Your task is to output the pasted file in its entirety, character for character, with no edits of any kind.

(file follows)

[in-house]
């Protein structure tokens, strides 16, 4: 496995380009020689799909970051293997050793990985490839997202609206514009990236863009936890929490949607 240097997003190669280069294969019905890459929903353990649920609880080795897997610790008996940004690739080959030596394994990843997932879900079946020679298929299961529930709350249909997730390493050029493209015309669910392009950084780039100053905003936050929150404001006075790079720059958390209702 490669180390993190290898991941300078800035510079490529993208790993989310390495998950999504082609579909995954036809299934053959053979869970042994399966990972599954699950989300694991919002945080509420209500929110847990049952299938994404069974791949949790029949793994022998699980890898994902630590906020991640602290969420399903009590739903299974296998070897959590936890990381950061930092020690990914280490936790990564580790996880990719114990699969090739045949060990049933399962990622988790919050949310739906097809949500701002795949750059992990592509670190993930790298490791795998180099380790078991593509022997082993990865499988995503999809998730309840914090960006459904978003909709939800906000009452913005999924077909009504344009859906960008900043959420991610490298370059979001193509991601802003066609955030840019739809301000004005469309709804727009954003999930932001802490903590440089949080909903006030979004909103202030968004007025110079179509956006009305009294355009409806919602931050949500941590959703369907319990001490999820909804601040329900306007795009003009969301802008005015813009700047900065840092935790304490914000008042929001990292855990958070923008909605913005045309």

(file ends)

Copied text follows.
[in-house]
């Protein structure tokens, strides 16, 4: 496995380009020689799909970051293997050793990985490839997202609206514009990236863009936890929490949607 240097997003190669280069294969019905890459929903353990649920609880080795897997610790008996940004690739080959030596394994990843997932879900079946020679298929299961529930709350249909997730390493050029493209015309669910392009950084780039100053905003936050929150404001006075790079720059958390209702 490669180390993190290898991941300078800035510079490529993208790993989310390495998950999504082609579909995954036809299934053959053979869970042994399966990972599954699950989300694991919002945080509420209500929110847990049952299938994404069974791949949790029949793994022998699980890898994902630590906020991640602290969420399903009590739903299974296998070897959590936890990381950061930092020690990914280490936790990564580790996880990719114990699969090739045949060990049933399962990622988790919050949310739906097809949500701002795949750059992990592509670190993930790298490791795998180099380790078991593509022997082993990865499988995503999809998730309840914090960006459904978003909709939800906000009452913005999924077909009504344009859906960008900043959420991610490298370059979001193509991601802003066609955030840019739809301000004005469309709804727009954003999930932001802490903590440089949080909903006030979004909103202030968004007025110079179509956006009305009294355009409806919602931050949500941590959703369907319990001490999820909804601040329900306007795009003009969301802008005015813009700047900065840092935790304490914000008042929001990292855990958070923008909605913005045309």